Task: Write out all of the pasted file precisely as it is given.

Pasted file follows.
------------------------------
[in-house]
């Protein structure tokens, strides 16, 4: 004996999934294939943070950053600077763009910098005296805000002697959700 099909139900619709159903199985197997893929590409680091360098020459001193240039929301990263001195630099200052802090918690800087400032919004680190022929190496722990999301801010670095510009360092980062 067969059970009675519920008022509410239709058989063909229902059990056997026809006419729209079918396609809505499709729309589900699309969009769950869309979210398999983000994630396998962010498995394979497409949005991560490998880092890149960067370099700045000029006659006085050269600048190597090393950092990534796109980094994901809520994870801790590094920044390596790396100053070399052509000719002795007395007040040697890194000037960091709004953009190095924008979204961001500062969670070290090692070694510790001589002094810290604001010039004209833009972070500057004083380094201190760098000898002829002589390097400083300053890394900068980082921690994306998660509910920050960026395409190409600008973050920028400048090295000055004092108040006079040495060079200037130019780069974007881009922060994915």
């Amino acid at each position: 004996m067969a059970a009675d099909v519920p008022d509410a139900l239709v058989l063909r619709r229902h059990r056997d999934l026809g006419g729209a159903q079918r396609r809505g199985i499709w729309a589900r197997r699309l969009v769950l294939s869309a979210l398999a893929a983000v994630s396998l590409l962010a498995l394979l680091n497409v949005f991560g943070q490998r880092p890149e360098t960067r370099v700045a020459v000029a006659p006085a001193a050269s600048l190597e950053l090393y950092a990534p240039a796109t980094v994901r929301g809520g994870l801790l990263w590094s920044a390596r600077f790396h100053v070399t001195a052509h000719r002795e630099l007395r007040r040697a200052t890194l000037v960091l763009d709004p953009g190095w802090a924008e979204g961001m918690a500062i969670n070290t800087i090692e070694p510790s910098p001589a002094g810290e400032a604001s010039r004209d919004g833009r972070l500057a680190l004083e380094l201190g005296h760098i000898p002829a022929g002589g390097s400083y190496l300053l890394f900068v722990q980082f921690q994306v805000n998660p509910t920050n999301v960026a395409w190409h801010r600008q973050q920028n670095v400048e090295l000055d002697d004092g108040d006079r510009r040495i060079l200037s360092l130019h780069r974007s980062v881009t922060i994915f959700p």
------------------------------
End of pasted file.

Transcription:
[in-house]
């Protein structure tokens, strides 16, 4: 004996999934294939943070950053600077763009910098005296805000002697959700 099909139900619709159903199985197997893929590409680091360098020459001193240039929301990263001195630099200052802090918690800087400032919004680190022929190496722990999301801010670095510009360092980062 067969059970009675519920008022509410239709058989063909229902059990056997026809006419729209079918396609809505499709729309589900699309969009769950869309979210398999983000994630396998962010498995394979497409949005991560490998880092890149960067370099700045000029006659006085050269600048190597090393950092990534796109980094994901809520994870801790590094920044390596790396100053070399052509000719002795007395007040040697890194000037960091709004953009190095924008979204961001500062969670070290090692070694510790001589002094810290604001010039004209833009972070500057004083380094201190760098000898002829002589390097400083300053890394900068980082921690994306998660509910920050960026395409190409600008973050920028400048090295000055004092108040006079040495060079200037130019780069974007881009922060994915």
């Amino acid at each position: 004996m067969a059970a009675d099909v519920p008022d509410a139900l239709v058989l063909r619709r229902h059990r056997d999934l026809g006419g729209a159903q079918r396609r809505g199985i499709w729309a589900r197997r699309l969009v769950l294939s869309a979210l398999a893929a983000v994630s396998l590409l962010a498995l394979l680091n497409v949005f991560g943070q490998r880092p890149e360098t960067r370099v700045a020459v000029a006659p006085a001193a050269s600048l190597e950053l090393y950092a990534p240039a796109t980094v994901r929301g809520g994870l801790l990263w590094s920044a390596r600077f790396h100053v070399t001195a052509h000719r002795e630099l007395r007040r040697a200052t890194l000037v960091l763009d709004p953009g190095w802090a924008e979204g961001m918690a500062i969670n070290t800087i090692e070694p510790s910098p001589a002094g810290e400032a604001s010039r004209d919004g833009r972070l500057a680190l004083e380094l201190g005296h760098i000898p002829a022929g002589g390097s400083y190496l300053l890394f900068v722990q980082f921690q994306v805000n998660p509910t920050n999301v960026a395409w190409h801010r600008q973050q920028n670095v400048e090295l000055d002697d004092g108040d006079r510009r040495i060079l200037s360092l130019h780069r974007s980062v881009t922060i994915f959700p």